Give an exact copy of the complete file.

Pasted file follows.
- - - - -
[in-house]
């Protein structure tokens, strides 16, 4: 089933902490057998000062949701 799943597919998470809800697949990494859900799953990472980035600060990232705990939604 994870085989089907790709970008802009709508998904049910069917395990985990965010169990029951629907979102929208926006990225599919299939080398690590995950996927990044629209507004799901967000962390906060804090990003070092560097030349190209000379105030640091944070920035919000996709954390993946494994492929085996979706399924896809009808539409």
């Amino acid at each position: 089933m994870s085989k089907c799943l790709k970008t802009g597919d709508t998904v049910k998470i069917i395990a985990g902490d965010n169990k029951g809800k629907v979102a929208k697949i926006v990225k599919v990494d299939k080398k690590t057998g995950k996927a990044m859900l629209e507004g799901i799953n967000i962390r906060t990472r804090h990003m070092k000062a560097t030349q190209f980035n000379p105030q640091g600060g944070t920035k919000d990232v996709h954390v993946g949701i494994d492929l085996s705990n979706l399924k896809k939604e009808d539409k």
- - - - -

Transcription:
[in-house]
């Protein structure tokens, strides 16, 4: 089933902490057998000062949701 799943597919998470809800697949990494859900799953990472980035600060990232705990939604 994870085989089907790709970008802009709508998904049910069917395990985990965010169990029951629907979102929208926006990225599919299939080398690590995950996927990044629209507004799901967000962390906060804090990003070092560097030349190209000379105030640091944070920035919000996709954390993946494994492929085996979706399924896809009808539409």
């Amino acid at each position: 089933m994870s085989k089907c799943l790709k970008t802009g597919d709508t998904v049910k998470i069917i395990a985990g902490d965010n169990k029951g809800k629907v979102a929208k697949i926006v990225k599919v990494d299939k080398k690590t057998g995950k996927a990044m859900l629209e507004g799901i799953n967000i962390r906060t990472r804090h990003m070092k000062a560097t030349q190209f980035n000379p105030q640091g600060g944070t920035k919000d990232v996709h954390v993946g949701i494994d492929l085996s705990n979706l399924k896809k939604e009808d539409k």